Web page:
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CTBT has no relevance for India, says Kalam

Sunday 21 August 2005

Special Correspondent

``We are a nuclear weapons State since 1998 and committed to nuclear disarmament’’

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K. Gopinathan
President A.P.J. Abdul Kalam addressing the Karnataka Rajya Vijnana Parishat silver jubilee function in Bangalore on Saturday.

BANGALORE: The Comprehensive Test Ban Treaty has no relevance to India any more since the country was a nuclear weapons State since 1998 and confirmed its commitment to total nuclear disarmament, said President A.P.J. Abdul Kalam here on Saturday.

He was inaugurating the silver jubilee celebrations of the Karnataka Rajya Vijnana Parishat. Mr. Kalam was in his elements while interacting with high school children of nearly ten schools. The children who were seated in the auditorium three hours were the happiest lot after their interaction with the President, which extended to nearly 45 minutes of the hour-long programme.

In reply to a question from a student on the CTBT, Mr. Kalam said the treaty had lost its relevance for India. The country became a nuclear-weapons state in 1998 and has also made it clear ``we will not test further’’ apart from keeping away from ``no-first use’’ of nuclear weapons.

On disposal of nuclear wastes, the President said the country had adequate facilities for disposal of such wastes and these facilities were located in the proximity of all nuclear reactors. He said he had got in touch with the chairman of the Atomic Energy Commission on this matter on Friday to have an update on the facilities for nuclear wastes disposal.

On achievement in the field of space technology, Mr. Kalam said the country entered the space sector in 1963 and the building of large rocket systems using indigenous technology was one of the biggest achievements. In 2007, the Indian Space Research Organisation was expected to send a spacecraft to the moon along with a payload and this would be another milestone.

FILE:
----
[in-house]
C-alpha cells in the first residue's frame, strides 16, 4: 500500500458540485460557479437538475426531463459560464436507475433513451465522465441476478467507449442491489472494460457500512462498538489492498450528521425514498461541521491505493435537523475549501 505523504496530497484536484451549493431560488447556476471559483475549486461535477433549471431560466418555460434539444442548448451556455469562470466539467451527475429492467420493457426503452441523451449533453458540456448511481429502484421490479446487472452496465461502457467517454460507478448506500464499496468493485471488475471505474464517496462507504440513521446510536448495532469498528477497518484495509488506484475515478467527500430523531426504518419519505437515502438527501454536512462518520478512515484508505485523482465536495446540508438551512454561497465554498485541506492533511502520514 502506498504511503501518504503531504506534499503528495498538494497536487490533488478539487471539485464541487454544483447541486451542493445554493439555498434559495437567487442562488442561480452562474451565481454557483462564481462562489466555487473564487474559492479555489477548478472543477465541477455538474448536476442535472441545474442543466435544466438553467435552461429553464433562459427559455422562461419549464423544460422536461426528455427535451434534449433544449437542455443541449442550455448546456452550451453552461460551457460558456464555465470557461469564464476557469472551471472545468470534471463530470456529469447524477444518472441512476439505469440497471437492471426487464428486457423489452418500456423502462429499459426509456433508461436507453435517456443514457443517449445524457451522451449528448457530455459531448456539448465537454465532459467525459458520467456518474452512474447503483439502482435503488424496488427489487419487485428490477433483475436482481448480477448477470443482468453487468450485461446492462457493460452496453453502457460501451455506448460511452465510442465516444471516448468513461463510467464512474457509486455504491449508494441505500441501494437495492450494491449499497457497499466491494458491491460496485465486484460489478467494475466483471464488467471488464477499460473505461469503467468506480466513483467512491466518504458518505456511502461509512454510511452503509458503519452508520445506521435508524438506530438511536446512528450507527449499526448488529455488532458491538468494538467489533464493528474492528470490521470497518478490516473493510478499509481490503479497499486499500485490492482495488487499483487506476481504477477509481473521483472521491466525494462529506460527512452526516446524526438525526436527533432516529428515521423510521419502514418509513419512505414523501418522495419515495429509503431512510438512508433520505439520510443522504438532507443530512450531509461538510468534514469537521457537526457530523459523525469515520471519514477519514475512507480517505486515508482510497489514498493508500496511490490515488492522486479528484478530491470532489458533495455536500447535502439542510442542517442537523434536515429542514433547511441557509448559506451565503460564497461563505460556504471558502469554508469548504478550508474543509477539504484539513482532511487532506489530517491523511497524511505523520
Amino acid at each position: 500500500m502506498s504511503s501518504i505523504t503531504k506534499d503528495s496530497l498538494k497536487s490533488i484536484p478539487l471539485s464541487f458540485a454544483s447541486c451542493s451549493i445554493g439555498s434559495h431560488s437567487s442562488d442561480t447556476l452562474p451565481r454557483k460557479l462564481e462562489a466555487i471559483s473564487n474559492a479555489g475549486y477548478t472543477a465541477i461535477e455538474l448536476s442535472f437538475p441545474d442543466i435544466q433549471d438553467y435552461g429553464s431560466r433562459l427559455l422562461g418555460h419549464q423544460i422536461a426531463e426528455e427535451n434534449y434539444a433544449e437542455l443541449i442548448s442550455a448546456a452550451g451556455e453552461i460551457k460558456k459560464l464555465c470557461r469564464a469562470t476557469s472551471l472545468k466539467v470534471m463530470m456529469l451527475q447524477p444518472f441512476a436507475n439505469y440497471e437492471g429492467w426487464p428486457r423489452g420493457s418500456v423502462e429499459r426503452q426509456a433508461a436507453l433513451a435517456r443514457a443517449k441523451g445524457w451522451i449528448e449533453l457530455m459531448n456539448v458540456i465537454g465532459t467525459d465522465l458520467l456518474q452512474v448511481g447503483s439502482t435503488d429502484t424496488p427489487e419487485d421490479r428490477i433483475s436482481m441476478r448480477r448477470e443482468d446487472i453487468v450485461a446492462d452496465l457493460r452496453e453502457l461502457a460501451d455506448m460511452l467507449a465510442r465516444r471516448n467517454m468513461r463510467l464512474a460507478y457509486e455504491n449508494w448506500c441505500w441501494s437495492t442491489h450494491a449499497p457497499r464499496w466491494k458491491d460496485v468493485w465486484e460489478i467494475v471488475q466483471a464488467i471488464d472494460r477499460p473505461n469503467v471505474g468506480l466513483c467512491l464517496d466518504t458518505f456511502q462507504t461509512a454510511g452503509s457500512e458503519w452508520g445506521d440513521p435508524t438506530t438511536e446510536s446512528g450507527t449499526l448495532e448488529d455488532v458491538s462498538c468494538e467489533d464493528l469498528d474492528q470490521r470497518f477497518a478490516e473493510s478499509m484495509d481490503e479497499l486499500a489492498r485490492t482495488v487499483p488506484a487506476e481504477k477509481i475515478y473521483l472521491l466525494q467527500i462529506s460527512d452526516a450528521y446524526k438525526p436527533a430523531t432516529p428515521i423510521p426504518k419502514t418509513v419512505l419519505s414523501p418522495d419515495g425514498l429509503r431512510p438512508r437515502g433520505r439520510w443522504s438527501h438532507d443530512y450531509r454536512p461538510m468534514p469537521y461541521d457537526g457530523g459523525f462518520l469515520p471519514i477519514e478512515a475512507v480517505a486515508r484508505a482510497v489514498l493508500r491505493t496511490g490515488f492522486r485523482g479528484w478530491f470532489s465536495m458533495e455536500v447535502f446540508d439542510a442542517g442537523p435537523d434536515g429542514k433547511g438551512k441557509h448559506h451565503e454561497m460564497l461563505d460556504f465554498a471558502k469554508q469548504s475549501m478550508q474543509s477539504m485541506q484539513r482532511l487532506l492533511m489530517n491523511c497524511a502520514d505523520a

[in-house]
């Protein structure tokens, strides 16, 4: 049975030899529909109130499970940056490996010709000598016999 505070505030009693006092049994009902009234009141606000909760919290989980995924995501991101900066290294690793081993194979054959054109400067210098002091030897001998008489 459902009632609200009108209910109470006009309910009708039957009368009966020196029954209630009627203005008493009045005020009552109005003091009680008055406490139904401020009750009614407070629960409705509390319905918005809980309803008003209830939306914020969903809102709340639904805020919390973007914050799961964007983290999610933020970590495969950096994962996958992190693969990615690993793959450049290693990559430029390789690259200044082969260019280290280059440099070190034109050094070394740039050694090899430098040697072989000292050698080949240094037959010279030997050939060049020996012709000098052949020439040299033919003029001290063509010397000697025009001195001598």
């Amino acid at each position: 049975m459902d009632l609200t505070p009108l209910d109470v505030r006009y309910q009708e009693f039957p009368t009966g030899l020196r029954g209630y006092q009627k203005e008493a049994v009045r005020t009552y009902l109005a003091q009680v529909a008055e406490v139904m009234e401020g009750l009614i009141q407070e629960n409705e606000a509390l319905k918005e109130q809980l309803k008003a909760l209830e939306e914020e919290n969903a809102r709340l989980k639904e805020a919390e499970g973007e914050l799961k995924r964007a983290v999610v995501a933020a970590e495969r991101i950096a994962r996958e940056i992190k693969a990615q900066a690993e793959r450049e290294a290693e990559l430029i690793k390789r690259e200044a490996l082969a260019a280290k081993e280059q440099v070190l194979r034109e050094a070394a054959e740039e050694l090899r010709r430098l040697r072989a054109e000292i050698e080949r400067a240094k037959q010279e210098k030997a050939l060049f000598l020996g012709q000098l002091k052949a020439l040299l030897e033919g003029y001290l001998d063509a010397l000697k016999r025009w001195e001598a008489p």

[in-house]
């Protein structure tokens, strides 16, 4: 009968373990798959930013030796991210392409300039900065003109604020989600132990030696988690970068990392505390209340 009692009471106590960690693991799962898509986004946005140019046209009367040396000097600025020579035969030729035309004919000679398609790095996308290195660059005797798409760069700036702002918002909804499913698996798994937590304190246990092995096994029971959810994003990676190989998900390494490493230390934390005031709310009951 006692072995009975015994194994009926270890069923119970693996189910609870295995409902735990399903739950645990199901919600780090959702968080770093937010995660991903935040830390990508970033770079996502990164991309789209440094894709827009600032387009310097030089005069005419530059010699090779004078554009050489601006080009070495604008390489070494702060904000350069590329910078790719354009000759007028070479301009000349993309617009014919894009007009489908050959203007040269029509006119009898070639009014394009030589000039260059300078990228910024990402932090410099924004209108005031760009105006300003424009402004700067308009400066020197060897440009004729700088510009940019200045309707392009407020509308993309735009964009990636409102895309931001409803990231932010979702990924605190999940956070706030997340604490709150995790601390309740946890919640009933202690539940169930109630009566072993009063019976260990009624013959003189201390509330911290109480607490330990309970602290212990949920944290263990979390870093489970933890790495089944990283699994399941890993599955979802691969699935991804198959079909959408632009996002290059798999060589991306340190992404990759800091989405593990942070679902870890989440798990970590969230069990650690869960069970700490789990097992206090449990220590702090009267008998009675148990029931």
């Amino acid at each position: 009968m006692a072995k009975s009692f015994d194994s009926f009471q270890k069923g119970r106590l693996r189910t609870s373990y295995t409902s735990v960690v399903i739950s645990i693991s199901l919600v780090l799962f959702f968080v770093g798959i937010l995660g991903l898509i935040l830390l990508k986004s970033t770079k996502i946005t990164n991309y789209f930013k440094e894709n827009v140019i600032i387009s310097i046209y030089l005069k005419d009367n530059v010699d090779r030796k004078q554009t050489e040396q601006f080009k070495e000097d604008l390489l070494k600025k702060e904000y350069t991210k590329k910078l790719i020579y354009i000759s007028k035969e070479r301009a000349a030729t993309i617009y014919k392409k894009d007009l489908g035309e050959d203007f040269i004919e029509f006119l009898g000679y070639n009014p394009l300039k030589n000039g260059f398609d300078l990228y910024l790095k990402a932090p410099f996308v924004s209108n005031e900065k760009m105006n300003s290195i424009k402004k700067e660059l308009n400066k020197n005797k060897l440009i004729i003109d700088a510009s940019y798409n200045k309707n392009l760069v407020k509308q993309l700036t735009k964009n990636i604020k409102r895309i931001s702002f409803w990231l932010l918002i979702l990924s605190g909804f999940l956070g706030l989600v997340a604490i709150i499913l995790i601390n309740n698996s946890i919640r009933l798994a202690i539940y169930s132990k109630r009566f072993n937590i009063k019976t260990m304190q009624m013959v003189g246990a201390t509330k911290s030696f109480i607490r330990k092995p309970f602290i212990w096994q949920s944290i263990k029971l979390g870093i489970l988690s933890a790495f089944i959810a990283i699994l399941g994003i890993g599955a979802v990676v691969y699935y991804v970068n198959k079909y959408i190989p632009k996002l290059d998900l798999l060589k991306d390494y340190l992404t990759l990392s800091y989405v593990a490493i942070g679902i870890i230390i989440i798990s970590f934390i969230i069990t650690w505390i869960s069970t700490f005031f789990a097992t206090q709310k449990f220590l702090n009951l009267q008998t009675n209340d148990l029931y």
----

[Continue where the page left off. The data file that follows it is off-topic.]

Referring to the Agni missile technology, he said it was indeed a unique challenge and the development of the re-entry technology which has since been perfected was a major achievement. The Agni missile had to be protected with a heat shield since the temperature during the re-entry stage increased up to 4,000 degrees Celsius. The payload in the system had to be obviously protected. ``We have developed a good heat shield".

The President said it was essential to develop appropriate technologies that give immediate benefits to the people. It was imperative to package such technologies and also ensure political support for them to receive the necessary patronage.

Mr. Kalam spent time explaining to the students his association with great scientists like Homi Bhabha, Vikram Sarabai, D.S.Kothari, Brahm Prakash and Satish Dhawan. He also referred to Sir C.V.Raman and Chandrashekar Subramaniam and spoke on the sound foundation that they had laid for the country in the field of science. ``Bangalore is the centre for science and Prof. C.N.R. Rao resides here.’’

The President commended the work being done by the Karnataka Rajya Vijnana Parishat founded under the guidance of the late H. Narasimhaiah of the National Education Society, Bangalore. The KRVP has established over 500 school science centres across the State and has a continous programme to promote science and a scientific temparament.

Deputy Chief Minister M.P. Prakash congratulating the KRVP on its achievements said: ``We have miles to go and promises to keep.’’

The silver jubilee celebrations of the KRVP is indeed a milestone for the organisation which has done a commendable job.

Governor T.N. Chaturvedi, Minister for Science and Technology Basavaraj Horatti; KRVP president S.J.Nagalotimath and secretary H.S.Niranjana Aradhya also spoke.

See online : The Hindu

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